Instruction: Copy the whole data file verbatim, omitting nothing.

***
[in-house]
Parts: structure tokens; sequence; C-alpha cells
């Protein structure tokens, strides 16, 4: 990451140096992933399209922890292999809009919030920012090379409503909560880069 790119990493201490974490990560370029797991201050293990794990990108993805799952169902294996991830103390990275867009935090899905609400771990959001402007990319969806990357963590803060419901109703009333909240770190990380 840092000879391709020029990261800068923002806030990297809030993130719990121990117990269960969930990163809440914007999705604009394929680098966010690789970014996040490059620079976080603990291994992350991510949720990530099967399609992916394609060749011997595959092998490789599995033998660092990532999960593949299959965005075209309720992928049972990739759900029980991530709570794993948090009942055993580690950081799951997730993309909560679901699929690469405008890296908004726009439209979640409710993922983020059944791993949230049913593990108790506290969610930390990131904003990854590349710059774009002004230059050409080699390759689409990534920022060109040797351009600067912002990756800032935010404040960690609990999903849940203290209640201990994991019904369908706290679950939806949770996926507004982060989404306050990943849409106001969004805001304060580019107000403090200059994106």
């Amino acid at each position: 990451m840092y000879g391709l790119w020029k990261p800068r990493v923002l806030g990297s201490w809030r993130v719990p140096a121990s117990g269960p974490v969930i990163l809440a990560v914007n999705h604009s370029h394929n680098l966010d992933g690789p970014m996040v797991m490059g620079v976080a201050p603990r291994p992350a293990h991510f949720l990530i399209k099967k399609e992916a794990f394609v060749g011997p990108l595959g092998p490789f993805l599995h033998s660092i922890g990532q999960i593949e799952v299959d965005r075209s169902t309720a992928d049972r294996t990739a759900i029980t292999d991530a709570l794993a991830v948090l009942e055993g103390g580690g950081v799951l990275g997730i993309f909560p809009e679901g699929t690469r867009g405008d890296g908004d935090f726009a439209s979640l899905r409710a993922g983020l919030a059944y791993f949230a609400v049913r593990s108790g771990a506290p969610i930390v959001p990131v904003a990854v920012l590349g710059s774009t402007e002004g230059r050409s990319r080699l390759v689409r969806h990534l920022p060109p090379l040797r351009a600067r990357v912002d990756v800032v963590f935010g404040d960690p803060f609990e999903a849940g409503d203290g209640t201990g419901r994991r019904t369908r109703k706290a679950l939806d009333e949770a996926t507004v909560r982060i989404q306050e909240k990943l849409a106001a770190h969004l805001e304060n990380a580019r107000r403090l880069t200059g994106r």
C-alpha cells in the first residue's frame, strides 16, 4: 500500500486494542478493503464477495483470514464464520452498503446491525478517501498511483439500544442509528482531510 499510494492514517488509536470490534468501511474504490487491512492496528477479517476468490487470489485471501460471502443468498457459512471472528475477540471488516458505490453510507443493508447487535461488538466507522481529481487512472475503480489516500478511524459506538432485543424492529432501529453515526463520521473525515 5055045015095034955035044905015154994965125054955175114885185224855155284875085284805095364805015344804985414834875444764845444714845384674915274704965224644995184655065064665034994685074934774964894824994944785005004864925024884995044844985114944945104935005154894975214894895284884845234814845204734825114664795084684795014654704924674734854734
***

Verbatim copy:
[in-house]
Parts: structure tokens; sequence; C-alpha cells
């Protein structure tokens, strides 16, 4: 990451140096992933399209922890292999809009919030920012090379409503909560880069 790119990493201490974490990560370029797991201050293990794990990108993805799952169902294996991830103390990275867009935090899905609400771990959001402007990319969806990357963590803060419901109703009333909240770190990380 840092000879391709020029990261800068923002806030990297809030993130719990121990117990269960969930990163809440914007999705604009394929680098966010690789970014996040490059620079976080603990291994992350991510949720990530099967399609992916394609060749011997595959092998490789599995033998660092990532999960593949299959965005075209309720992928049972990739759900029980991530709570794993948090009942055993580690950081799951997730993309909560679901699929690469405008890296908004726009439209979640409710993922983020059944791993949230049913593990108790506290969610930390990131904003990854590349710059774009002004230059050409080699390759689409990534920022060109040797351009600067912002990756800032935010404040960690609990999903849940203290209640201990994991019904369908706290679950939806949770996926507004982060989404306050990943849409106001969004805001304060580019107000403090200059994106």
């Amino acid at each position: 990451m840092y000879g391709l790119w020029k990261p800068r990493v923002l806030g990297s201490w809030r993130v719990p140096a121990s117990g269960p974490v969930i990163l809440a990560v914007n999705h604009s370029h394929n680098l966010d992933g690789p970014m996040v797991m490059g620079v976080a201050p603990r291994p992350a293990h991510f949720l990530i399209k099967k399609e992916a794990f394609v060749g011997p990108l595959g092998p490789f993805l599995h033998s660092i922890g990532q999960i593949e799952v299959d965005r075209s169902t309720a992928d049972r294996t990739a759900i029980t292999d991530a709570l794993a991830v948090l009942e055993g103390g580690g950081v799951l990275g997730i993309f909560p809009e679901g699929t690469r867009g405008d890296g908004d935090f726009a439209s979640l899905r409710a993922g983020l919030a059944y791993f949230a609400v049913r593990s108790g771990a506290p969610i930390v959001p990131v904003a990854v920012l590349g710059s774009t402007e002004g230059r050409s990319r080699l390759v689409r969806h990534l920022p060109p090379l040797r351009a600067r990357v912002d990756v800032v963590f935010g404040d960690p803060f609990e999903a849940g409503d203290g209640t201990g419901r994991r019904t369908r109703k706290a679950l939806d009333e949770a996926t507004v909560r982060i989404q306050e909240k990943l849409a106001a770190h969004l805001e304060n990380a580019r107000r403090l880069t200059g994106r």
C-alpha cells in the first residue's frame, strides 16, 4: 500500500486494542478493503464477495483470514464464520452498503446491525478517501498511483439500544442509528482531510 499510494492514517488509536470490534468501511474504490487491512492496528477479517476468490487470489485471501460471502443468498457459512471472528475477540471488516458505490453510507443493508447487535461488538466507522481529481487512472475503480489516500478511524459506538432485543424492529432501529453515526463520521473525515 5055045015095034955035044905015154994965125054955175114885185224855155284875085284805095364805015344804985414834875444764845444714845384674915274704965224644995184655065064665034994685074934774964894824994944785005004864925024884995044844985114944945104935005154894975214894895284884845234814845204734825114664795084684795014654704924674734854734